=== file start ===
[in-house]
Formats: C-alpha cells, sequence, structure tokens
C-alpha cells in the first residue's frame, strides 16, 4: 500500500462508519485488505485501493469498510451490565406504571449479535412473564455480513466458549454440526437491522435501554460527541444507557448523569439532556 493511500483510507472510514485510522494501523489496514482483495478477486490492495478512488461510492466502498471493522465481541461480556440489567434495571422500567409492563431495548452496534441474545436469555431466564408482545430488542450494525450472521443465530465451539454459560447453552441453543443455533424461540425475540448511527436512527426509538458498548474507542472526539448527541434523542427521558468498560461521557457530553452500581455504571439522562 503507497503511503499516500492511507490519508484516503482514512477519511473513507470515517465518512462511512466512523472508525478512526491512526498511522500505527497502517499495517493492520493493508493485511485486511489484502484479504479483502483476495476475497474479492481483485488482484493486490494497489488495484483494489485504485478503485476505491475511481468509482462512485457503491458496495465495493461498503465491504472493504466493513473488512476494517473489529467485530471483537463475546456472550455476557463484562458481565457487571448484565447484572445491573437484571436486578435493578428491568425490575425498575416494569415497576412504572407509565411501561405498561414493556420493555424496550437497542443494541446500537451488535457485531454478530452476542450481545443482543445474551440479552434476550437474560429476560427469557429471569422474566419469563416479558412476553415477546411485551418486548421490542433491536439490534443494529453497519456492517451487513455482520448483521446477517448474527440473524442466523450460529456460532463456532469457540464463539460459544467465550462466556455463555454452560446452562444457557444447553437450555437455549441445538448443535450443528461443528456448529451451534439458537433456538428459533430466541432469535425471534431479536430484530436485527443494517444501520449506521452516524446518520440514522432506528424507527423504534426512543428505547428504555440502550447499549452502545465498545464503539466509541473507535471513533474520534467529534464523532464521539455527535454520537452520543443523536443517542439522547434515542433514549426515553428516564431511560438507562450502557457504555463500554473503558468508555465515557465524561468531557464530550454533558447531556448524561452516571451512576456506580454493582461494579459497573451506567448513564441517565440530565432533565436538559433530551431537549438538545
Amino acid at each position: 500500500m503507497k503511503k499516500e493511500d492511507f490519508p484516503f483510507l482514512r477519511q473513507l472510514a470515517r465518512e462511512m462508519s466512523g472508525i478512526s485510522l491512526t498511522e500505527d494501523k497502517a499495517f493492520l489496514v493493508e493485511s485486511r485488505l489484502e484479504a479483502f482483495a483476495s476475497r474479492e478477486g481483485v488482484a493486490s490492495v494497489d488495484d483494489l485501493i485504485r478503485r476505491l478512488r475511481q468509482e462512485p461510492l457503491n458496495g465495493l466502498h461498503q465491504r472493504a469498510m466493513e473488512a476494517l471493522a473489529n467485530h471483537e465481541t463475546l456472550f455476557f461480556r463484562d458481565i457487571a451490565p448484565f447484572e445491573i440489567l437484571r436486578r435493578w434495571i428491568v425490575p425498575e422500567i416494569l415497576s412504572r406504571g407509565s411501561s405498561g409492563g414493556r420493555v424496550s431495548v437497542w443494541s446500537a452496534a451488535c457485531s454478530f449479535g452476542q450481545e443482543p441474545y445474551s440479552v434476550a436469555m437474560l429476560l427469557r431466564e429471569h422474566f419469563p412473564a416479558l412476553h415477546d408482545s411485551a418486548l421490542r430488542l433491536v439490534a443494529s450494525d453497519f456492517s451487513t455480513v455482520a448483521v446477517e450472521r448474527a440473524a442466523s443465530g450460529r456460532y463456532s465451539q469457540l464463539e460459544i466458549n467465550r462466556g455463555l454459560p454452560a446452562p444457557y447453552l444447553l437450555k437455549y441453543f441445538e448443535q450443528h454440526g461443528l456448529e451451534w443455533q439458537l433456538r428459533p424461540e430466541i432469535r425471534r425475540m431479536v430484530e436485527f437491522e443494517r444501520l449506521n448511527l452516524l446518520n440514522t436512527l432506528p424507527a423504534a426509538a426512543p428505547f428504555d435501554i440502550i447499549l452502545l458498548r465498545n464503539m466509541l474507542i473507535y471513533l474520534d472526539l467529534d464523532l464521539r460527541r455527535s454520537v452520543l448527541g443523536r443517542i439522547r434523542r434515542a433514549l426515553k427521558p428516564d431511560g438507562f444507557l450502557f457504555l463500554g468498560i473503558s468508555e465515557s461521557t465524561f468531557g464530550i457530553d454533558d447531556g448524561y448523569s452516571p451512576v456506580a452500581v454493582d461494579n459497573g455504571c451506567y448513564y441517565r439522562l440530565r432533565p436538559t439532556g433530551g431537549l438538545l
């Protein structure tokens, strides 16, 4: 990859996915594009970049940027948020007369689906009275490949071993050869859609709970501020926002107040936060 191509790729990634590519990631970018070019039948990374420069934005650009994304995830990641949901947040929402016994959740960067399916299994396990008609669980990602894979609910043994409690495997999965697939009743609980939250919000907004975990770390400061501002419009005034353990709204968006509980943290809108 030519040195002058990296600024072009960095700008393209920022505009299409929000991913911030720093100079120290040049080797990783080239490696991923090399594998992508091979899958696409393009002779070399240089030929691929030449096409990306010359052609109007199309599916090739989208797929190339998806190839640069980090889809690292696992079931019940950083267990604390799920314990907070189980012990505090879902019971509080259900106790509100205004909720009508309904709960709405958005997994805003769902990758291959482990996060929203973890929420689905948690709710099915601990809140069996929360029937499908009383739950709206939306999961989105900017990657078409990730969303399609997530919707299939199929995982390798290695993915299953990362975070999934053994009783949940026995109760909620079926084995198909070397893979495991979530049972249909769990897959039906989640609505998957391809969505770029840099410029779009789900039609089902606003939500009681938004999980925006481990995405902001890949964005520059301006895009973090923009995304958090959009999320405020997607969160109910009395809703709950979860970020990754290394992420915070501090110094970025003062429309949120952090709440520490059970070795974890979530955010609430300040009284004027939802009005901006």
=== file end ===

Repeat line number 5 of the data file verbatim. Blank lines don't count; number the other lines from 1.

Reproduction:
């Protein structure tokens, strides 16, 4: 990859996915594009970049940027948020007369689906009275490949071993050869859609709970501020926002107040936060 191509790729990634590519990631970018070019039948990374420069934005650009994304995830990641949901947040929402016994959740960067399916299994396990008609669980990602894979609910043994409690495997999965697939009743609980939250919000907004975990770390400061501002419009005034353990709204968006509980943290809108 030519040195002058990296600024072009960095700008393209920022505009299409929000991913911030720093100079120290040049080797990783080239490696991923090399594998992508091979899958696409393009002779070399240089030929691929030449096409990306010359052609109007199309599916090739989208797929190339998806190839640069980090889809690292696992079931019940950083267990604390799920314990907070189980012990505090879902019971509080259900106790509100205004909720009508309904709960709405958005997994805003769902990758291959482990996060929203973890929420689905948690709710099915601990809140069996929360029937499908009383739950709206939306999961989105900017990657078409990730969303399609997530919707299939199929995982390798290695993915299953990362975070999934053994009783949940026995109760909620079926084995198909070397893979495991979530049972249909769990897959039906989640609505998957391809969505770029840099410029779009789900039609089902606003939500009681938004999980925006481990995405902001890949964005520059301006895009973090923009995304958090959009999320405020997607969160109910009395809703709950979860970020990754290394992420915070501090110094970025003062429309949120952090709440520490059970070795974890979530955010609430300040009284004027939802009005901006």